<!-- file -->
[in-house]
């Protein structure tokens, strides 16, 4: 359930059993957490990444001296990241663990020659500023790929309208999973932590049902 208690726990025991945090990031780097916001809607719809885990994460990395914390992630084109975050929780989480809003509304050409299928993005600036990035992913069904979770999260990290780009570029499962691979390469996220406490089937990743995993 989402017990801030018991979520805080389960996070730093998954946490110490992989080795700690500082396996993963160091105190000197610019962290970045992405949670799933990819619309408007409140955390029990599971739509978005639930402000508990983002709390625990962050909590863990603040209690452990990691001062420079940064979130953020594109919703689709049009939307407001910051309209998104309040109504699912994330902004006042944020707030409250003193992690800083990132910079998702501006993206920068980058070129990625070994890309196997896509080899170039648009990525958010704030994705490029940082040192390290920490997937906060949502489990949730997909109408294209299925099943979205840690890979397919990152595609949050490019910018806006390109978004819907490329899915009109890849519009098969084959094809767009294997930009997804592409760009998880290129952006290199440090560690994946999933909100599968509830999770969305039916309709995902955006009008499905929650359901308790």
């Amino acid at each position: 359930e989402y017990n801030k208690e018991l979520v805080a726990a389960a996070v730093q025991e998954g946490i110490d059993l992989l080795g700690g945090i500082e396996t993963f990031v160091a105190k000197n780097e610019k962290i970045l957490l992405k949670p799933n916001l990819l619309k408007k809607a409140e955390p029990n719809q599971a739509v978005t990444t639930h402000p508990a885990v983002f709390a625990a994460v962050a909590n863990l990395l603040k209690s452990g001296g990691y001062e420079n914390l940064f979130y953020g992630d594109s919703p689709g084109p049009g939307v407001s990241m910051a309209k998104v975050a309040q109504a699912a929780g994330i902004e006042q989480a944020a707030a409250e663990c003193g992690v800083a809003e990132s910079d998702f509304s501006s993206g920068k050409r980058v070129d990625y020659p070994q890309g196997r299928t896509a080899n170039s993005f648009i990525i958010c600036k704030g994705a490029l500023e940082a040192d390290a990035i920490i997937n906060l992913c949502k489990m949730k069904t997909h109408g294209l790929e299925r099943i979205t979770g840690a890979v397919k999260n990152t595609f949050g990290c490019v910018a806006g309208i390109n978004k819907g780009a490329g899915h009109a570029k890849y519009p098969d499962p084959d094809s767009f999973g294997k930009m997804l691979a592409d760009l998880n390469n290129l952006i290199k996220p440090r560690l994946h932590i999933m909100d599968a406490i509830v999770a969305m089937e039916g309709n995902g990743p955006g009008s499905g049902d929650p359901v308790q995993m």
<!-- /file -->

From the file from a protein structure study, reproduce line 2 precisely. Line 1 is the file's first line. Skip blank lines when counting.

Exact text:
């Protein structure tokens, strides 16, 4: 359930059993957490990444001296990241663990020659500023790929309208999973932590049902 208690726990025991945090990031780097916001809607719809885990994460990395914390992630084109975050929780989480809003509304050409299928993005600036990035992913069904979770999260990290780009570029499962691979390469996220406490089937990743995993 989402017990801030018991979520805080389960996070730093998954946490110490992989080795700690500082396996993963160091105190000197610019962290970045992405949670799933990819619309408007409140955390029990599971739509978005639930402000508990983002709390625990962050909590863990603040209690452990990691001062420079940064979130953020594109919703689709049009939307407001910051309209998104309040109504699912994330902004006042944020707030409250003193992690800083990132910079998702501006993206920068980058070129990625070994890309196997896509080899170039648009990525958010704030994705490029940082040192390290920490997937906060949502489990949730997909109408294209299925099943979205840690890979397919990152595609949050490019910018806006390109978004819907490329899915009109890849519009098969084959094809767009294997930009997804592409760009998880290129952006290199440090560690994946999933909100599968509830999770969305039916309709995902955006009008499905929650359901308790």